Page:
Scroll to the bottom to leave a comment!

TAGS: SCARS, Information About Scams, Anti-Scam, Scams, Scammers, Fraudsters, Cybercrime, Crybercriminals, Romance Scams, Scam Victims, Online FraudFraud In law, fraud is intentional deception to secure unfair or unlawful gain (money or other assets), or to deprive a victim of a legal right. Fraud can violate civil law (e.g., a fraud victim may sue the fraud perpetrator to avoid the fraud or recover monetary compensation) or criminal law (e.g., a fraud perpetrator may be prosecuted and imprisoned by governmental authorities), or it may cause no loss of money, property, or legal right but still be an element of another civil or criminal wrong. The purpose of fraud may be monetary gain or other benefits, for example by obtaining a passport, travel document, or driver's license, or mortgage fraud, where the perpetrator may attempt to qualify for a mortgage by way of false statements. A fraud can also be a hoax, which is a distinct concept that involves deliberate deception without the intention of gain or of materially damaging or depriving a victim., Online Crime Is Real Crime, Scam Avoidance, Married Scam Victims, Internet Infidelity, Scam Victim Divorce

PLEASE SHARE OUR ARTICLES WITH YOUR FRIENDS & FAMILY

HELP OTHERS STAY SAFE ONLINE – YOUR KNOWLEDGE CAN MAKE THE DIFFERENCE!
THE NEXT VICTIM MIGHT BE YOUR OWN FAMILY MEMBER OR BEST FRIEND!

SCARS the Society of Citizens Against Relationship Scams Incorporated

By the SCARS™ Editorial Team
Society of Citizens Against Relationship ScamsSCARS SCARS - Society of Citizens Against Relationship Scams Inc. A government registered crime victims' assistance & crime prevention nonprofit organization based in Miami, Florida, U.S.A. SCARS supports the victims of scams worldwide and through its partners in more than 60 countries around the world. Incorporated in 2015, its team has 30 years of continuous experience educating and supporting scam victims. Visit www.AgainstScams.org to learn more about SCARS. Inc.

A Worldwide Crime Victims Assistance & Crime Prevention Nonprofit Organization Headquartered In Miami Florida USA & Monterrey NL Mexico, with Partners In More Than 60 Countries
To Learn More, Volunteer, or Donate Visit: www.AgainstScams.org
Contact Us: Contact@AgainstScams.org

The Issue Of Race In Scam Reporting
Click Here To Learn More!

Your Feedback!

Please share your feedback below. Hearing from victims helps us refine our knowledge about scammer’s processes and methods, and then be able to better share factual authoritative information with victims worldwide. Please scroll down and share your thoughts and comments. What you think and experienced matters.

Please Share:

Please share our articles and knowledge with your friends & family. This is important!

Help others stay safe online – your knowledge can make the difference for both those being groomed and victims! The next victim might be your own family member or best friend!

SCARS the Society of Citizens Against Relationship Scams Incorporated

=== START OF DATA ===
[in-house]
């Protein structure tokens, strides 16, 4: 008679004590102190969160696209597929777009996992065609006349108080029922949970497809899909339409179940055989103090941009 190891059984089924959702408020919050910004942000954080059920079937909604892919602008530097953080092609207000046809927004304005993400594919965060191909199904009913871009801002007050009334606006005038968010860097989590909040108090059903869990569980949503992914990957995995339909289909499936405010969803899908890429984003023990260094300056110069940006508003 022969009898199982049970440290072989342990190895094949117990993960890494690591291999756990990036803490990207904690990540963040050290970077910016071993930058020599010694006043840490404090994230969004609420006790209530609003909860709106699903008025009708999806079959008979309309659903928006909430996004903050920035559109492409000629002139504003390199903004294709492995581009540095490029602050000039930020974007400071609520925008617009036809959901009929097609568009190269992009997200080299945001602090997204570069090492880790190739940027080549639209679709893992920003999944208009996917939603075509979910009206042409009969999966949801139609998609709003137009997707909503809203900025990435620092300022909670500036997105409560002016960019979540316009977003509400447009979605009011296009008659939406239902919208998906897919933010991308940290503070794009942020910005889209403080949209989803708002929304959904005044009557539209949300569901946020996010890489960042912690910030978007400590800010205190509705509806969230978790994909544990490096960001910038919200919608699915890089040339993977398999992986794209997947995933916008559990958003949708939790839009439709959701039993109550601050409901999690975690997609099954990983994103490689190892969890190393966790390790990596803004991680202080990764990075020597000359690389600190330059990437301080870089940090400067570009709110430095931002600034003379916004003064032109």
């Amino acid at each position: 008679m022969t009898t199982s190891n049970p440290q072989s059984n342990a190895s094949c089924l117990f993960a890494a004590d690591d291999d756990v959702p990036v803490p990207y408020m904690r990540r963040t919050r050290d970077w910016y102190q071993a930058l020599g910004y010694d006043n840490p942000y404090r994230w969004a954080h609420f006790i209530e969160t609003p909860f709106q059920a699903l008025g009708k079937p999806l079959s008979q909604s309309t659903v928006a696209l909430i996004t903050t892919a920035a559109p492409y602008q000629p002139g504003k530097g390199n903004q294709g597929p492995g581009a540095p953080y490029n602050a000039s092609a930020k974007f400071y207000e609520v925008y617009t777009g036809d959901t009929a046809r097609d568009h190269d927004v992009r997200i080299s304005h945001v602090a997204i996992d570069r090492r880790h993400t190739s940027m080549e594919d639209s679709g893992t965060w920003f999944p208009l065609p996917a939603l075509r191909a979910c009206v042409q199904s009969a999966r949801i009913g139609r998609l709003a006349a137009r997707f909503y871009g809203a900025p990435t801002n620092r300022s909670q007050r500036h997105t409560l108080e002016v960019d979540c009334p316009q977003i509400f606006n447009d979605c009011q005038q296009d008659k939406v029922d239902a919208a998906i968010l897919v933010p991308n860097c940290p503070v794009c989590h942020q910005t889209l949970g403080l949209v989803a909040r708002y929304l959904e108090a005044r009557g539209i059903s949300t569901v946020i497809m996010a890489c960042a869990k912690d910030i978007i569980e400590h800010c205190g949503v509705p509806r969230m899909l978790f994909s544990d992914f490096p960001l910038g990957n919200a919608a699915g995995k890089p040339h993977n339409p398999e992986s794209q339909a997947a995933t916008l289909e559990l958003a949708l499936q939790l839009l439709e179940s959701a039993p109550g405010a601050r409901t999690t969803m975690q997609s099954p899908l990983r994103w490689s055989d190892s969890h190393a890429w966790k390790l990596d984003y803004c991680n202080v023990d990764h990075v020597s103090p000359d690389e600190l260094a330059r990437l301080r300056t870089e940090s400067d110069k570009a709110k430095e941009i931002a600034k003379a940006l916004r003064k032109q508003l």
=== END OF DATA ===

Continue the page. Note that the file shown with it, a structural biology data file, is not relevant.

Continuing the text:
By the SCARS™ Editorial Team
Society of Citizens Against Relationship Scams Inc.

A Worldwide Crime Victims Assistance & Crime Prevention Nonprofit Organization Headquartered In Miami Florida USA & Monterrey NL Mexico, with Partners In More Than 60 Countries
To Learn More, Volunteer, or Donate Visit: www.AgainstScams.org
Contact Us: Contact@AgainstScams.org

Latest & Updated SCARS RomanceScamsNow.com Posts:

New Scam & Cybercrime Reporting Directory

New Scam & CybercrimeCybercrime Cybercrime is a crime related to technology, computers, and the Internet. Typical cybercrime are performed by a computer against a computer, or by a hacker using software to attack computers or networks. Reporting Directory Something New On [...]

SCARS Insight Interview: Tim McGuinness, Ph.D. talks with Brett Johnson [VIDEO]

Tim McGuinness, Ph.D. talks with Brett JohnsonBrett Johnson He is a Cybersecurity, Cybercrime, Fraud, and Identity Theft Expert. Keynote Speaker, Consultant, Writer, Podcast Personality. Former USA Most Wanted Cybercriminal, Identity Thief, Hacker, and Original Internet Godfather. He is also an Advisor to SCARS. Brett is one of the top experts in the world on cybercrime, identity theft, fraud, and cybersecurity. His knowledge is unique. His education in cybercrime does not come from a book, he has hands-on training. His knowledge is from the criminal side of things and has an understanding of cybercrime that the majority of people on the planet will never possess. [VIDEO] About [...]

Why People Blame Victims?

Why People BlameBlame Blame or Blaming is the act of censuring, holding responsible, making negative statements about an individual or group that their action or actions are socially or morally irresponsible, the opposite of praise. When someone is morally responsible for doing something wrong, their action is blameworthy. By contrast, when someone is morally responsible for doing something right, we may say that his or her action is praiseworthy. Blame imparts responsibility for an action or act, as in that they made a choice to perform that act or action. Crime Victims? The Just-World Phenomena A [...]